Workplace harassment through ICTs is the use of Information and Communications Technology (ICTs) to harass, control, manipulate or habitually disparage individuals, business or group without causing physical harm [2]. ICTs workplace harassment requires the use of ICT and is verbal, sexual, emotional or social abuse of a person, group or organization. There is very limited existing research in this area. A literature review of research pertaining to workplace harassment using ICTs was completed. Findings indicate that workplace harassment through ICTs is becoming more prevalent as employees spend more time using technology that keep them connected to people during and after working hours. There are many different ways in which workplace harassment through ICTs reach their victims, and includes instant messaging over the Internet, social networking web sites, text messaging and phone calls to cell phones. ICTs harassment is a serious problem which can cause the victim to feel inadequate and overly self-conscious, along with the possibility of committing suicide due to harassment. The paper purpose is to research on workplace harassment through ICTs that continues to occur more frequently as technology becomes more readily accessible by the masses; and to explore ways of preventing it before it happens, and intervening after it has occurred.

Keywords
Workplace Harassment; Resilient; Workplace; Victim; and Trauma
Authors
Agnes Owuato Odongo, Gideon Cheruiyot Rono
Conference
ICEGOV2017
#334
;  Manji Nath, Pallabi Barah
ID
#334
Abstract

The purpose of this study is to find out whether digital technologies can reduce the existing gender inequality in Indian society. The current debate around digitalization is limited to the ones who have access and the ones who haven’t. But this paper takes the debate beyond access by suggesting a three-tier framework for measuring the impact of digital technologies on women empowerment. The Digital India programme run by Government of India is taken as a case study by the authors. Rather than depending on traditional methodologies to bring gender equality, can we consider Digital India as a potential solution? This paper explores the answer to the above question from a gendered perspective with the help of primary data analysis of a few selected Digital India products and services.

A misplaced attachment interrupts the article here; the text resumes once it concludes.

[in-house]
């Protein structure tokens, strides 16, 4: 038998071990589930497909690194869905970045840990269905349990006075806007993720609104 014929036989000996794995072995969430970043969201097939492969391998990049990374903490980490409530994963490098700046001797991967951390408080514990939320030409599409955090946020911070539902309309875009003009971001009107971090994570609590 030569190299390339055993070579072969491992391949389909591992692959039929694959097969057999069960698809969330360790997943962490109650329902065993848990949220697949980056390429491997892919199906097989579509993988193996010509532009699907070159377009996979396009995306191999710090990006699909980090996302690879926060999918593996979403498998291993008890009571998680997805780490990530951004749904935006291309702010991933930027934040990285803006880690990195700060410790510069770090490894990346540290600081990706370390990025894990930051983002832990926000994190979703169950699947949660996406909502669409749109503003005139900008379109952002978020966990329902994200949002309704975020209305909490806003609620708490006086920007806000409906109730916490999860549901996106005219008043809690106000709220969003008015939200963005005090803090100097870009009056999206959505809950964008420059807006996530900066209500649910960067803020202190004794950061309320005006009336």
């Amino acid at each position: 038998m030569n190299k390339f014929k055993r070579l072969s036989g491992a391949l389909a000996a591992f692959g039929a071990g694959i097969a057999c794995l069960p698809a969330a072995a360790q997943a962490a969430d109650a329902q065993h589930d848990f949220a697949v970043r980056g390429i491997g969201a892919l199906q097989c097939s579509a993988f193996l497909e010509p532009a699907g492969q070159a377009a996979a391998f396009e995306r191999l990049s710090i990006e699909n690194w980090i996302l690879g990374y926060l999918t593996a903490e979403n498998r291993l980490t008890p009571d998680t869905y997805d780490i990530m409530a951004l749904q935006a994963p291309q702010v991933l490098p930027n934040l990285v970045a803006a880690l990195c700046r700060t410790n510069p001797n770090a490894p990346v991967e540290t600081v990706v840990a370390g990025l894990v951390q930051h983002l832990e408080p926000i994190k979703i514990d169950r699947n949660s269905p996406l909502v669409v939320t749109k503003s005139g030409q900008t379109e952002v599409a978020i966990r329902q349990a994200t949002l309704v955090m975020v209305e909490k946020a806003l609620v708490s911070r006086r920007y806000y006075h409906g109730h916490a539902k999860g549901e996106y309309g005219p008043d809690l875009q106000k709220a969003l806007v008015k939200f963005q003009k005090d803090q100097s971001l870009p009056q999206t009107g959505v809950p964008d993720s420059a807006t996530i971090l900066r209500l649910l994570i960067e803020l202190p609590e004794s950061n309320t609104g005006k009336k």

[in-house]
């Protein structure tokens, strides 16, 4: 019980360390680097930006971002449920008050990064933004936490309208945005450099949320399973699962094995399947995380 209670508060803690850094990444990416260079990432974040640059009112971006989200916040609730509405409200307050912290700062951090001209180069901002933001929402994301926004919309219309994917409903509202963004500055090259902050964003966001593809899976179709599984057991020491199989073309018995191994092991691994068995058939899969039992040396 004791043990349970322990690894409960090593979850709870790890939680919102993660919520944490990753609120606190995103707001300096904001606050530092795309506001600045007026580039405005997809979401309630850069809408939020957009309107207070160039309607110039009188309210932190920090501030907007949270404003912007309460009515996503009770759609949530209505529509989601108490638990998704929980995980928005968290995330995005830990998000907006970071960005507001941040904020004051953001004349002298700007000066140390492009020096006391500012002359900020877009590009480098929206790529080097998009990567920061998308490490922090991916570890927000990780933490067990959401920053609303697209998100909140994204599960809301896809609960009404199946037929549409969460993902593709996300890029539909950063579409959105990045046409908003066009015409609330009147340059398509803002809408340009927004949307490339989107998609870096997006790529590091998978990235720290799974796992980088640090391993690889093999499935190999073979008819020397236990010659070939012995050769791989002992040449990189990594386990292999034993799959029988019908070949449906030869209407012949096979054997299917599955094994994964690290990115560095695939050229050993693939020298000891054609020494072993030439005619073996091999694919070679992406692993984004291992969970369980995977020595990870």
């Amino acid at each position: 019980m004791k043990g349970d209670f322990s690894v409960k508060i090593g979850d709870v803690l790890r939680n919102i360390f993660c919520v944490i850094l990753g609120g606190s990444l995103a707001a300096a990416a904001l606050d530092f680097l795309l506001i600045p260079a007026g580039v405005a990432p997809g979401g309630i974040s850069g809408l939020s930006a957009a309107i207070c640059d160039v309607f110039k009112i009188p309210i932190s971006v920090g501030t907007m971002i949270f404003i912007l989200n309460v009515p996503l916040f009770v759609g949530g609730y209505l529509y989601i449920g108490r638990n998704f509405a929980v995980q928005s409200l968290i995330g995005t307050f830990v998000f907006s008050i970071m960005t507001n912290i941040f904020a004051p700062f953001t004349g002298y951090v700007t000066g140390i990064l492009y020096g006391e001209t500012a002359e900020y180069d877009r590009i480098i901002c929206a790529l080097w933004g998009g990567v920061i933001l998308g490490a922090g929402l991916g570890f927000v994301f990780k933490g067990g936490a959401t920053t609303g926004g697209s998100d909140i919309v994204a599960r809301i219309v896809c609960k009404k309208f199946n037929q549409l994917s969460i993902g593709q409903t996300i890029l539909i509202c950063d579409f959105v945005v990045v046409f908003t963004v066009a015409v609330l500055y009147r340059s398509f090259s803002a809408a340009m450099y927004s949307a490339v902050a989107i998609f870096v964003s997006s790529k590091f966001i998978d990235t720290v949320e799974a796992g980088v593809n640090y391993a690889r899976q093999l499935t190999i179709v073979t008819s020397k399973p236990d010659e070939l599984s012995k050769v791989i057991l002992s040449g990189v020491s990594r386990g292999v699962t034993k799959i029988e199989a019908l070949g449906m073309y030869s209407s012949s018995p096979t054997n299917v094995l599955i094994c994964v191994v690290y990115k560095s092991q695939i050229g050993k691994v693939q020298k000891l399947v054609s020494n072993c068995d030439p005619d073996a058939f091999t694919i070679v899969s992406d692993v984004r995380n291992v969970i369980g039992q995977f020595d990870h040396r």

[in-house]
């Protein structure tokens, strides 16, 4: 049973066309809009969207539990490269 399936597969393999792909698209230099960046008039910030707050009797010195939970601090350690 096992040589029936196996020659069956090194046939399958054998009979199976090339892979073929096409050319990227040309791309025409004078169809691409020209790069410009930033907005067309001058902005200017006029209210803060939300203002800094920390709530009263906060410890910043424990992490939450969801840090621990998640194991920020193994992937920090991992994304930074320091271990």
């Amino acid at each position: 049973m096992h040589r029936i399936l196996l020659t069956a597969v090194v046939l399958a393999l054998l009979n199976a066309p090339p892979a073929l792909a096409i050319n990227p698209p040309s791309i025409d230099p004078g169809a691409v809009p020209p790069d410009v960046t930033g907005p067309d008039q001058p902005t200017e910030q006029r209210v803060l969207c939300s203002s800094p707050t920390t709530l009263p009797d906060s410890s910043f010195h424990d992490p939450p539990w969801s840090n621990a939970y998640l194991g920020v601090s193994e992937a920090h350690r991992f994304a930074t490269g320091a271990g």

Keywords
Digital India; technology; gender; equality; women; framework; Digital Locker; MyGov; and empowerment
Authors
Manji Nath, Pallabi Barah
Conference
ICEGOV2017
#337
;  Rocío B. Hubert, Ana G. Maguitman, Carlos I. Chesñevar, Marcos A. Malamud
ID
#337
Abstract

Citymis Community is an EGOV app through which municipalities listen and respond to requests and complaints from the citizens. As a result of the successful adoption of Citymis Community in several municipalities, large amounts of data are daily generated, which require analysis by the corresponding service departments. The intelligent analysis of citizen requests and complaints can lead to improved levels of service coordination and can help in the decision-making process by relevant authorities. Advances in dynamic visualization technologies and data mining offer the opportunity to develop novel ways of analyzing these data. In this paper we present CitymisVis, a tool that extends Citymis Community by applying specifically developed methods for clustering and visually exploring geolocated reports. CitymisVis allows to perform a visual analysis of the geographic areas more affected by different kinds of issues and generates navigable representations offering statistics based on the collected data. In this way, CitymisVis helps to understand what issues require urgent intervention and allows to adequately reflect the proportions of different problems.